THE MEASURE OF A MAN

Here’s a little something that encapsulates my feelings on Father’s Day.

THE MEASURE OF A MAN

How is a man measured
When the start and stop are known,
and what are the bell rings with which to atone?

Not just the beginning or end,
but the depth of places,
Dates and times, the benefited faces…
Where folks remember and speak to their kin,
about the man…
His How and His When.

Or the scope of his reach when Work became Art,
from his inventions created,
new cogs and wheels did start.

Or this man assessed as a Husband or Dad,
vows tended, guidance given..the good and the bad,
the lasting effort no matter the time,
the days, months and years
add ring to the chime.

While the measure of a man
after the time of the Gong
is perhaps best left to the Heavens
and to his soul’s song…

For us, his Family,
the measure is clear,
our love is the only gauge
that matters here.

So, to the Man we now measure
of this we agree,
We love you, we thank you,
and we wish you God Speed.

Transformation Prelude: The Cake’s In the Oven

I love the phrase “The cake’s in the oven.”  Not a darn thing you can do to make that cake bake to its best any faster.

This concept comes up a lot in appointments with clients about some part of their life – my work’s not the point of this blog.  But, what I hear that relates to the ‘cake’ is: “It’s taking so long!”  “What am I doing wrong?”  “It hasn’t come together.”  And, “Maybe I’m not good enough to…”

We’re all waiting on a cake – of some kind. I don’t care who you are, or what you do. If you are a writer, filmmaker, director, screenwriter, plumber, banker, gardener, salesperson, someone searching for some kind of fulfillment. We all wait on the cake.

If we rush the cake, its flavor may suffer from poor composition.  If we turn up the heat, it may get burned.  If we often open up the door of the oven to check on it, we slow its progress. If we take it out too early, it tastes like batter.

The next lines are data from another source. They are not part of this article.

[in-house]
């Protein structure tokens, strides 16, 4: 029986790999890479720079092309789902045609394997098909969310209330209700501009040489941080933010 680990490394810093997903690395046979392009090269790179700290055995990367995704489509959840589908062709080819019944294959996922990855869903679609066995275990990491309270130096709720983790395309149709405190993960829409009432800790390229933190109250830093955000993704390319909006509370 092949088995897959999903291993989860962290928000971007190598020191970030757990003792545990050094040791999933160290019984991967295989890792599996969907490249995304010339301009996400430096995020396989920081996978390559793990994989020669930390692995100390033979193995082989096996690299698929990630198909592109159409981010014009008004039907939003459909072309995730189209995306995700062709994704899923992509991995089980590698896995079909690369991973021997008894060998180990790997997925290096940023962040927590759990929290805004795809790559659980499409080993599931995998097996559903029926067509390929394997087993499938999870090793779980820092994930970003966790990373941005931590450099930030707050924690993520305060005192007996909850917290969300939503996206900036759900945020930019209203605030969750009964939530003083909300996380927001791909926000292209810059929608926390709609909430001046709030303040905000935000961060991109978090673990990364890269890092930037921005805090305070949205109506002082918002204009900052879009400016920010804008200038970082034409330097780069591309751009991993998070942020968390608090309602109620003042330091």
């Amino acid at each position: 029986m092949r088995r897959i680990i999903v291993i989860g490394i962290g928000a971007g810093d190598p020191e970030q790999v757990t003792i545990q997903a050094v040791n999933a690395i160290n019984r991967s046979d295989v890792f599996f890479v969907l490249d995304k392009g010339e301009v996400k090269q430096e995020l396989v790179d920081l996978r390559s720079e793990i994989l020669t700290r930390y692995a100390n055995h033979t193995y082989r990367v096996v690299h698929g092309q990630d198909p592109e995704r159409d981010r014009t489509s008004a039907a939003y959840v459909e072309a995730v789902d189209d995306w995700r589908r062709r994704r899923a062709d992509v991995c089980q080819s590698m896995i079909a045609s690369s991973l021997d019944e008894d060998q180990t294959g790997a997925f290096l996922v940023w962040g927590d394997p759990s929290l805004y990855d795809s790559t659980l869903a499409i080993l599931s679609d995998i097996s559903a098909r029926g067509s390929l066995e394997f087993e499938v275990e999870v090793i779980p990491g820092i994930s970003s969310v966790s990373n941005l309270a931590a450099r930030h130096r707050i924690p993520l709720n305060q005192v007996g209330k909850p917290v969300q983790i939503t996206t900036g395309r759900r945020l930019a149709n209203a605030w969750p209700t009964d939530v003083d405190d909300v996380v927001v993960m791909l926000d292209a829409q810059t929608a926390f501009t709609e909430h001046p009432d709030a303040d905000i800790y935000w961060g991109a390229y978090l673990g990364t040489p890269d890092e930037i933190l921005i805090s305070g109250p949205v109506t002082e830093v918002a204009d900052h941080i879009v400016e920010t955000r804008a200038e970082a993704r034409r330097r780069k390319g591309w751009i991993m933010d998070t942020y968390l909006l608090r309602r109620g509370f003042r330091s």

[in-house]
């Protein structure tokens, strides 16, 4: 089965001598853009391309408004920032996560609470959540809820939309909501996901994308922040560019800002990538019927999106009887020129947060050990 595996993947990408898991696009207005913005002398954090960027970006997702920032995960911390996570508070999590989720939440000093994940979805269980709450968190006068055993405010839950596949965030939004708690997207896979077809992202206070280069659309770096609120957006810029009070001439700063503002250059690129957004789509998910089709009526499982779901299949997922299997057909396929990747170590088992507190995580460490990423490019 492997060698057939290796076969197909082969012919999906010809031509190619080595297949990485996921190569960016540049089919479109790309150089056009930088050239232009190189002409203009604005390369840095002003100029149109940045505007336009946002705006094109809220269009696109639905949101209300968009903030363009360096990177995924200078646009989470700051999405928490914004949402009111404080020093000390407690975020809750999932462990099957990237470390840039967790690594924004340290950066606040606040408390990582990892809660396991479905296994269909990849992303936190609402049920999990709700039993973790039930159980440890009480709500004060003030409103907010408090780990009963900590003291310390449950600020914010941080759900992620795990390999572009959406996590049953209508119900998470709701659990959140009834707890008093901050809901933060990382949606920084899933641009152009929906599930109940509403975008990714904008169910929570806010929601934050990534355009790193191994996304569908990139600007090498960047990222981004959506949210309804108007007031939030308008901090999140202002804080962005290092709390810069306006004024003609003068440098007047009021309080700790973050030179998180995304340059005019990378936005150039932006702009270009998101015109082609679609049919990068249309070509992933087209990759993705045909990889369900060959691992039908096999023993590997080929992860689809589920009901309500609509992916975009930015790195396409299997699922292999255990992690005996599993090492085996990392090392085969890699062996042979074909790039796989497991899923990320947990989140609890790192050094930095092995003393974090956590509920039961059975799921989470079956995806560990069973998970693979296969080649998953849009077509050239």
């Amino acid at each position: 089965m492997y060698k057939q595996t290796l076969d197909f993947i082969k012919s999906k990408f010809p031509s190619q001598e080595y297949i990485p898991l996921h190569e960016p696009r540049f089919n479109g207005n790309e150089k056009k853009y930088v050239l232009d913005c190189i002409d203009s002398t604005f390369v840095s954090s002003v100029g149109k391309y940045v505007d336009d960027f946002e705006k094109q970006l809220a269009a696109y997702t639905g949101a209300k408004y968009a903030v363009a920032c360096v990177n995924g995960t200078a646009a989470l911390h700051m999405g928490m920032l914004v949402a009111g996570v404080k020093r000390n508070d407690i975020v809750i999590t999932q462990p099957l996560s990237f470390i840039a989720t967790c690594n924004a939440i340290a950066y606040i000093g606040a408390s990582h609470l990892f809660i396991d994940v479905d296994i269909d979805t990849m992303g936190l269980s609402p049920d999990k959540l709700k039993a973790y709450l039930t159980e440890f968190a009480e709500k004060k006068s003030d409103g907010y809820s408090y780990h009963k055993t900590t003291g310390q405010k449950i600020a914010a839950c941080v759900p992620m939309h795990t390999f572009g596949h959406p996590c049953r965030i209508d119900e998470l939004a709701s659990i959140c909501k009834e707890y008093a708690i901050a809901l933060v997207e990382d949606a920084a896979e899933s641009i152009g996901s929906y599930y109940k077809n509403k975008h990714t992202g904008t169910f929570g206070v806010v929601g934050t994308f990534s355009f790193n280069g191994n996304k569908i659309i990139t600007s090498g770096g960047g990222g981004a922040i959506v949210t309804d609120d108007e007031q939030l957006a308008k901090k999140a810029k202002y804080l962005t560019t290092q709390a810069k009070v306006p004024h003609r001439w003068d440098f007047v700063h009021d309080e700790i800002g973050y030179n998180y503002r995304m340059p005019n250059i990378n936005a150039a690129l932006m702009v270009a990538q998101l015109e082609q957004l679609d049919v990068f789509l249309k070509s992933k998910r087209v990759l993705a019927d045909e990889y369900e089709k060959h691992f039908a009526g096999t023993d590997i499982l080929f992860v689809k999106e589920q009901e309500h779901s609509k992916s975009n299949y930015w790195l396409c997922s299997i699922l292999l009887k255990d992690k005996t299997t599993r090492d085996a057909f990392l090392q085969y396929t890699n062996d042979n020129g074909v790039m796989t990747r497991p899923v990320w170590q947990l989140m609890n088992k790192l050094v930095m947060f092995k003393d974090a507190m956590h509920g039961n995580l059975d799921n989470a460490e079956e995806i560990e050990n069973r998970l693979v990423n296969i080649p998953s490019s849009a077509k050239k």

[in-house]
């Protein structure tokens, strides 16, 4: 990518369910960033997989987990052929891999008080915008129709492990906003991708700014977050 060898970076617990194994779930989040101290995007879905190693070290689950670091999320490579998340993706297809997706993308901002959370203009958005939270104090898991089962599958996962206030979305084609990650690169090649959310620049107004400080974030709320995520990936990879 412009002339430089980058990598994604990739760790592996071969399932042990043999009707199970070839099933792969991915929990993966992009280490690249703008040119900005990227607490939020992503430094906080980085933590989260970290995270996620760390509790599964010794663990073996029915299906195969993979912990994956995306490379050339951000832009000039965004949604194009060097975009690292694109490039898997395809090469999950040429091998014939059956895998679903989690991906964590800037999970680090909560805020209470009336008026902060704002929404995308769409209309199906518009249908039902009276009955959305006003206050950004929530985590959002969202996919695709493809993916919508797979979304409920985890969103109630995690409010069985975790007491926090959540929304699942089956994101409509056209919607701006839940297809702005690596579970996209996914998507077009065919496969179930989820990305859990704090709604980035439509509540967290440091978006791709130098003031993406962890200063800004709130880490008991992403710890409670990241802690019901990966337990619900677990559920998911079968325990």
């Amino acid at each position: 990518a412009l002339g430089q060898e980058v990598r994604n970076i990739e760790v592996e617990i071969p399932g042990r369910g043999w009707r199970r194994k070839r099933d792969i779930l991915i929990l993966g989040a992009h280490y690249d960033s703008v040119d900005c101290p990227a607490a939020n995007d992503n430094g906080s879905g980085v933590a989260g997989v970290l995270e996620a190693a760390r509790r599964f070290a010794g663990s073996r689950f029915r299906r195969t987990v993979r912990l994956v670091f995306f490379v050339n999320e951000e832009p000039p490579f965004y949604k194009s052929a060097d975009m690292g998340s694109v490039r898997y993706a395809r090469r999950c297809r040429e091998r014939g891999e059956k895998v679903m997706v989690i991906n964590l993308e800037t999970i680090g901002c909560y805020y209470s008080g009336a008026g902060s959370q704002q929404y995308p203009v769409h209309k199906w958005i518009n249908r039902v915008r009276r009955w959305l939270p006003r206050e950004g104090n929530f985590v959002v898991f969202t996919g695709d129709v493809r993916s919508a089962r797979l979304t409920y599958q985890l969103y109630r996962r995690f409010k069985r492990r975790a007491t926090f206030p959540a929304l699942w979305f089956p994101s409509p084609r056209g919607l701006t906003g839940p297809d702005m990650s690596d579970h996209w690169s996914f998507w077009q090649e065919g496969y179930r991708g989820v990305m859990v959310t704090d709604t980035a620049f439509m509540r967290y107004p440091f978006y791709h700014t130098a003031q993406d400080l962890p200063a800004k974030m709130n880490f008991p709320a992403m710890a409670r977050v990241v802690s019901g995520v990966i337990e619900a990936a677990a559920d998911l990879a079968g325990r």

This is the great risk for any writer, filmmaker – even a seeker of love.  We rush the deal, the career, the publishing; we pinch, we look, we insist – the ART, the DREAM.  What we don’t realize is that as soon as we’ve conceived something and brought it into this world, it is orbiting around some planet in some solar system, that has to do much more with Itself than with us.  And yet, we act as if we can control it.

Enter the cake. The cake is the project, the intention.  Can we give it the time it needs in our head, in a drawer, in the mail, on a desk, in discussion, in production, in printing, in editing, in uploading – in time?   Can we wait with our blessings?

If we opt to wait and let it do its thing, then that work of ART, that realized DREAM will be the best version of Itself that you can deliver, like a midwife out into the world – whether viewed by only you, or by millions.

I Almost Died Today

Yesterday, I realized, “I almost died today”.  Or, at 3:15pm Pacific Daylight Time four years ago yesterday, to be exact.  The events of that day are definitely carved in my brain’s granite.  I am glad to say that I don’t feel a chronic apprehension about:  1) big trucks 2) freeways 3) concrete pillars supporting freeway overpasses (okay – just a little.)  More to the point, I can drive by the spot where a truck hit me going 70 miles per hour and not cringe.  But, the supernatural things that happened, well, I am not so ho-hum about.